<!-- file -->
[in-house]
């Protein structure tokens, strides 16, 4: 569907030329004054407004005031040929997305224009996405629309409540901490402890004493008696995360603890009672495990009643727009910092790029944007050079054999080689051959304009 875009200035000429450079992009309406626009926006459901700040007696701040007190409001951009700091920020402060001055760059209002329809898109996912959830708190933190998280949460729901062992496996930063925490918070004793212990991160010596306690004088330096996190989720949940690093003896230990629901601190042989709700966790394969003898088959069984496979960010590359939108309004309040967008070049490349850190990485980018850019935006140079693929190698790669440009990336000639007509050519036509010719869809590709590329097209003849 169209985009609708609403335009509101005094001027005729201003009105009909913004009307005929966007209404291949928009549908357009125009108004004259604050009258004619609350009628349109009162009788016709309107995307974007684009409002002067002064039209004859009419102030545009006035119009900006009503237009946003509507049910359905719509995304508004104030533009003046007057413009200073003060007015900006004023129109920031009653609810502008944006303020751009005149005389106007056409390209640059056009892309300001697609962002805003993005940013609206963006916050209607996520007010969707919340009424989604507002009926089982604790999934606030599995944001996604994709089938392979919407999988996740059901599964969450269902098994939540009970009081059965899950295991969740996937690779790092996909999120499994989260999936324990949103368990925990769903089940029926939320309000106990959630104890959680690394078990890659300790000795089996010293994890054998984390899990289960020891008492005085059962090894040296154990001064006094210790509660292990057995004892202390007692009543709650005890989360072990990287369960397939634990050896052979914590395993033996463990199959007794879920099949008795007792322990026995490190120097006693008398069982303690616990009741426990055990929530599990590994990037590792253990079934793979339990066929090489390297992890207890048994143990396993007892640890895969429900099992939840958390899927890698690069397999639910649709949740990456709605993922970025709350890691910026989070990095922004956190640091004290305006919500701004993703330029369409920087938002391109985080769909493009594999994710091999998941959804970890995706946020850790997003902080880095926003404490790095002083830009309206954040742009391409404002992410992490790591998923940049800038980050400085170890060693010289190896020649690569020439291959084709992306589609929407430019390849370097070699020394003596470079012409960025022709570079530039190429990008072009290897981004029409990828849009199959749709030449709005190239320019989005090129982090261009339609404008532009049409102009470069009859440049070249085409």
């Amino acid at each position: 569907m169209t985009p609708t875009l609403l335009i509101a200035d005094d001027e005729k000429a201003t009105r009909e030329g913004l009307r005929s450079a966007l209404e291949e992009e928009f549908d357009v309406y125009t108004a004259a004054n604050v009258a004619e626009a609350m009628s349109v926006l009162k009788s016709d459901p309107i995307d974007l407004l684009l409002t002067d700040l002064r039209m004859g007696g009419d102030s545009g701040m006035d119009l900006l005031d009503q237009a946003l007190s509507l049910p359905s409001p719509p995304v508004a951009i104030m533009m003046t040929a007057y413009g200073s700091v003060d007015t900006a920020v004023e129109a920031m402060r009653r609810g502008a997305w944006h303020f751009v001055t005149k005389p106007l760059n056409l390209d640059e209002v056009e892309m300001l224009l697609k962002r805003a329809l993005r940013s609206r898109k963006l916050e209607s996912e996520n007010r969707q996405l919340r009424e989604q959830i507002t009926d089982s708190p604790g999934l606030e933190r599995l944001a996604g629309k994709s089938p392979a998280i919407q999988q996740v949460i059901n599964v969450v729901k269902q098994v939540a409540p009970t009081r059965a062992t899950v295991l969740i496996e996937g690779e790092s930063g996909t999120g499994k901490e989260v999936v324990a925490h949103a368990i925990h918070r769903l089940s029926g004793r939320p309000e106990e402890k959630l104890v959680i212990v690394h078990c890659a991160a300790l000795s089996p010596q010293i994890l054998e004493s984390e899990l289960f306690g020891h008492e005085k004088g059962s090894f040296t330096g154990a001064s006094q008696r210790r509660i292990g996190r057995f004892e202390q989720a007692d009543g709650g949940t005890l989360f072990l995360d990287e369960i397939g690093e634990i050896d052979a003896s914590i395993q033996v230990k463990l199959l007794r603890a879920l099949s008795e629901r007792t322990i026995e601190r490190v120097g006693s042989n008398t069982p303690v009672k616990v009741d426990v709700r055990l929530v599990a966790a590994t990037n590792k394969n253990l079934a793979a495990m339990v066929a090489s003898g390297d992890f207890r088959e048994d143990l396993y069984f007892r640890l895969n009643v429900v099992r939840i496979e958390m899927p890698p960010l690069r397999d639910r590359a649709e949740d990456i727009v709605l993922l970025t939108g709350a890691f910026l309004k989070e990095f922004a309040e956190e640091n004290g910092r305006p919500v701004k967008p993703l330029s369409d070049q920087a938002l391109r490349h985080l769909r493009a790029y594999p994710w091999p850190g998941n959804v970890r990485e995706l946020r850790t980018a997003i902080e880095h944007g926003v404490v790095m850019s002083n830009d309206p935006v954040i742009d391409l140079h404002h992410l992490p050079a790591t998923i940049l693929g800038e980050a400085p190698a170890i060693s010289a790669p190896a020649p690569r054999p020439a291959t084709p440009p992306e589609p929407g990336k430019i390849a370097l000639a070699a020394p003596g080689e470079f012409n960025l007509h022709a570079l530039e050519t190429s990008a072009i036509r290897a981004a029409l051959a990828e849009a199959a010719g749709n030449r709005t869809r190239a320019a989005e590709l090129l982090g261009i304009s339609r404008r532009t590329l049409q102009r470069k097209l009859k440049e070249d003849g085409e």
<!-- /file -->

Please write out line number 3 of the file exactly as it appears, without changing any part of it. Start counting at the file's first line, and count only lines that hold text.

């Amino acid at each position: 569907m169209t985009p609708t875009l609403l335009i509101a200035d005094d001027e005729k000429a201003t009105r009909e030329g913004l009307r005929s450079a966007l209404e291949e992009e928009f549908d357009v309406y125009t108004a004259a004054n604050v009258a004619e626009a609350m009628s349109v926006l009162k009788s016709d459901p309107i995307d974007l407004l684009l409002t002067d700040l002064r039209m004859g007696g009419d102030s545009g701040m006035d119009l900006l005031d009503q237009a946003l007190s509507l049910p359905s409001p719509p995304v508004a951009i104030m533009m003046t040929a007057y413009g200073s700091v003060d007015t900006a920020v004023e129109a920031m402060r009653r609810g502008a997305w944006h303020f751009v001055t005149k005389p106007l760059n056409l390209d640059e209002v056009e892309m300001l224009l697609k962002r805003a329809l993005r940013s609206r898109k963006l916050e209607s996912e996520n007010r969707q996405l919340r009424e989604q959830i507002t009926d089982s708190p604790g999934l606030e933190r599995l944001a996604g629309k994709s089938p392979a998280i919407q999988q996740v949460i059901n599964v969450v729901k269902q098994v939540a409540p009970t009081r059965a062992t899950v295991l969740i496996e996937g690779e790092s930063g996909t999120g499994k901490e989260v999936v324990a925490h949103a368990i925990h918070r769903l089940s029926g004793r939320p309000e106990e402890k959630l104890v959680i212990v690394h078990c890659a991160a300790l000795s089996p010596q010293i994890l054998e004493s984390e899990l289960f306690g020891h008492e005085k004088g059962s090894f040296t330096g154990a001064s006094q008696r210790r509660i292990g996190r057995f004892e202390q989720a007692d009543g709650g949940t005890l989360f072990l995360d990287e369960i397939g690093e634990i050896d052979a003896s914590i395993q033996v230990k463990l199959l007794r603890a879920l099949s008795e629901r007792t322990i026995e601190r490190v120097g006693s042989n008398t069982p303690v009672k616990v009741d426990v709700r055990l929530v599990a966790a590994t990037n590792k394969n253990l079934a793979a495990m339990v066929a090489s003898g390297d992890f207890r088959e048994d143990l396993y069984f007892r640890l895969n009643v429900v099992r939840i496979e958390m899927p890698p960010l690069r397999d639910r590359a649709e949740d990456i727009v709605l993922l970025t939108g709350a890691f910026l309004k989070e990095f922004a309040e956190e640091n004290g910092r305006p919500v701004k967008p993703l330029s369409d070049q920087a938002l391109r490349h985080l769909r493009a790029y594999p994710w091999p850190g998941n959804v970890r990485e995706l946020r850790t980018a997003i902080e880095h944007g926003v404490v790095m850019s002083n830009d309206p935006v954040i742009d391409l140079h404002h992410l992490p050079a790591t998923i940049l693929g800038e980050a400085p190698a170890i060693s010289a790669p190896a020649p690569r054999p020439a291959t084709p440009p992306e589609p929407g990336k430019i390849a370097l000639a070699a020394p003596g080689e470079f012409n960025l007509h022709a570079l530039e050519t190429s990008a072009i036509r290897a981004a029409l051959a990828e849009a199959a010719g749709n030449r709005t869809r190239a320019a989005e590709l090129l982090g261009i304009s339609r404008r532009t590329l049409q102009r470069k097209l009859k440049e070249d003849g085409e």